Cult Leader Had Martyr Dreams
KUALA LUMPUR, Malaysia (AP) _ At home, he was the beloved son. But as a teen-ager meditating on the Koran in the jungles of northern Malaysia, Mohamed Amin Mohamed Razali harbored a grander vision of martyrdom and holy war.
After triggering Malaysia’s biggest security crisis in years, the former army private is likely to see only a part of his dreams fulfilled. He could face a death sentence.
A four-day standoff between armed men of his Al-Ma’unah cult and the Malaysian army ended Thursday in the dense forests of Perak state when 27 gunmen surrendered to Malaysian troops after having tortured and killed two of their four hostages.
Amin, 30, was the last to surrender. Just before doing so he grabbed local army commander Lt. Gen Zaini Said by his shirt and tried to shoot him at point-blank range. The general flicked the barrel of Amin’s assault rifle, and bullet hit one of the militants. He later died.
Members of the Al-Ma’unah, or Brotherhood of Inner Power, Islamic cult had in the preceding days plundered two heavily-fortified armories Sunday by impersonating military officers and making off with more than 100 assault rifles, grenade launchers and light machine guns. Then they hid in the jungles, seemingly unsure what to do after their spectacular robbery.
The violence and savagery has shocked the rural family who thought they had raised a pious and obedient child.
Amin grew up mostly in Sauk, a small town of 5,000 surrounded by forests and fruit orchards. Their home was sparse and simple _ floor mats to sit on, chicken and cats scrambling in the yard. No television set or sofas.
His father, Razali Mat Hussin, 65, said as a youngster, Amin was always his mother’s baby.
His mother wept throughout the night after Thursday’s arrests, grieving for her son, who may now be prosecuted for murder and be executed by hanging.
``She was crying all night. She was screaming his name,″ said Amin’s brother, Mohamed Nasir Mohamed Razali, 17.
Amin’s elder brother, Mohamed Othman Mohamed Razali, was quoted in Friday’s Utusan Malaysia daily as saying his brother always had a fanatical streak.
Amin would be fixed with a strange intensity whenever they studied the Koran together, he said.
``He never told me, but from his reaction, I could see that he aspired to be a martyr,″ Othman said.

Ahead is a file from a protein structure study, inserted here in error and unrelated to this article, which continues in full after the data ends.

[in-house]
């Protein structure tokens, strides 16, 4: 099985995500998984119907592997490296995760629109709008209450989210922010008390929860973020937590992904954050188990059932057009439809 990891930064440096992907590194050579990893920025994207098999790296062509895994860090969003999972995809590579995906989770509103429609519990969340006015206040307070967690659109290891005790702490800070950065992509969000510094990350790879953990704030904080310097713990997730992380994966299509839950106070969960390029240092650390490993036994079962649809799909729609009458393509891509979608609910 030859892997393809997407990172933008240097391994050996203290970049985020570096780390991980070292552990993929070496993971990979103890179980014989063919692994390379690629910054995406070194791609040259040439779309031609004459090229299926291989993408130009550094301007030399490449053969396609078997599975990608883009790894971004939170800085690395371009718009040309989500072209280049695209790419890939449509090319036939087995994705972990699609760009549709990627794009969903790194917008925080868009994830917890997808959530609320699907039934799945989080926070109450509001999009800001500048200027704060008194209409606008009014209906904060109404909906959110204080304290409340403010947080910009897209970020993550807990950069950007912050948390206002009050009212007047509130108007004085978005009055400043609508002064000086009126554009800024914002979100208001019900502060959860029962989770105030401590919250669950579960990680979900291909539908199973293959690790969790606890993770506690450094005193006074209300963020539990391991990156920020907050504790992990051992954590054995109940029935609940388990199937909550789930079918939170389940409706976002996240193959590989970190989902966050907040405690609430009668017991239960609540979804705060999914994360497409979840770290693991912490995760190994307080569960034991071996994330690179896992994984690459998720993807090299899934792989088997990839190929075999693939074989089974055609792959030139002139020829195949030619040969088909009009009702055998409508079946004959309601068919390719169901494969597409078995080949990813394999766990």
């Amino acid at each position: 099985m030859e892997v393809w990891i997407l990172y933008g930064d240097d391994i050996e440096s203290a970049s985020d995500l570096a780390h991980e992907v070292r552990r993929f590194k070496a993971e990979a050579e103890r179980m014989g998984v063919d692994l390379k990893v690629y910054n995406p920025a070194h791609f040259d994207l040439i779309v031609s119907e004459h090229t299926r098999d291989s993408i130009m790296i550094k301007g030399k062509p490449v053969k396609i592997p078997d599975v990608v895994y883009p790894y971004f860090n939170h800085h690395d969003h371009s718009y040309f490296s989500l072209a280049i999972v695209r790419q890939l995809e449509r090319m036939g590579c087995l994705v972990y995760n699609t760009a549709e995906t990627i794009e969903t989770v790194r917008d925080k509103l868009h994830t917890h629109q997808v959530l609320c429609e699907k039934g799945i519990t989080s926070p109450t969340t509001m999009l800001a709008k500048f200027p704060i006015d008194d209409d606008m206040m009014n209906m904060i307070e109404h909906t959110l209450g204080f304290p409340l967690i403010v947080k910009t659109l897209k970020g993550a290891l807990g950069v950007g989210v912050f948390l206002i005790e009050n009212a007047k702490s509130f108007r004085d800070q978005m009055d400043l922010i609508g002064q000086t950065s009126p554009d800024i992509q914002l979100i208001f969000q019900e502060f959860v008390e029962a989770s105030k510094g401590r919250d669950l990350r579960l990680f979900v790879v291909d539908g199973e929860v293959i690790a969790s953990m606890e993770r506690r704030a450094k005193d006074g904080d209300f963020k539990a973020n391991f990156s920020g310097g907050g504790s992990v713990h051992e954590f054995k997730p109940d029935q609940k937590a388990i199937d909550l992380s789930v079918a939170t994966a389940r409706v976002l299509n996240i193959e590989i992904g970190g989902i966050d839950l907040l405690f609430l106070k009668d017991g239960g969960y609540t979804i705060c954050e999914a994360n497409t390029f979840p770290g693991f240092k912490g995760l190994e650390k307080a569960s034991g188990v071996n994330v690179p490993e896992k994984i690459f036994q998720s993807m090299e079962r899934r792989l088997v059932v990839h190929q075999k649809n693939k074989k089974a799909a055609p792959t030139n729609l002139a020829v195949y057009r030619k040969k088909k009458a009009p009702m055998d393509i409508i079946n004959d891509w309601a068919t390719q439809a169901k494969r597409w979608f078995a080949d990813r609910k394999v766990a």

Authorities say Amin had been discharged from the army for a drug-related offense and had served 18 months in prison until 1998. But his family doesn’t mention it.
If they would have been able to log on to their son’s Web site, events of this week may not have surprised them.
``Jihad is our way! Islam will be victorious!″ is splashed in scarlet against a white background on the home page. ``God is great! God is great! God is great!″
``Are you willing to see Muslims being trampled on and oppressed?″ said the site, which has more than doubled its hit rate to more than 18,000 in one day. ``If not, what are you willing to do to prevent it?″
The Al-Ma’unah, with a sizable number of ex-military men, claims a membership of 1,000 worldwide. It recommends martial arts training and obedience to Islamic teaching.
It describes itself as a non-governmental organization formed in September 1998, the month political turmoil erupted in Malaysia following the sacking and arrest of popular deputy prime minister Anwar Ibrahim.
Images on the Web site show group members practicing rituals that include being burned by fire, scalded by boiling oil and having tree trunks hurled on their chests.
The site says that proponents of the Al-Ma’unah adhere to the teachings of the Koran and a Muslim cleric named Amin Razali who, it claims, received enlightenment after spending five years studying paranormal sciences in a hut in Indonesia.
On Friday, as the military pulled out of Sauk, trucks rumbling by Amin’s childhood home, his parents walked slowly toward a durian orchard, close to where the standoff had occurred.
``We never knew he would turn out this way. This is fated,″ Nasir said, turning away from his parents.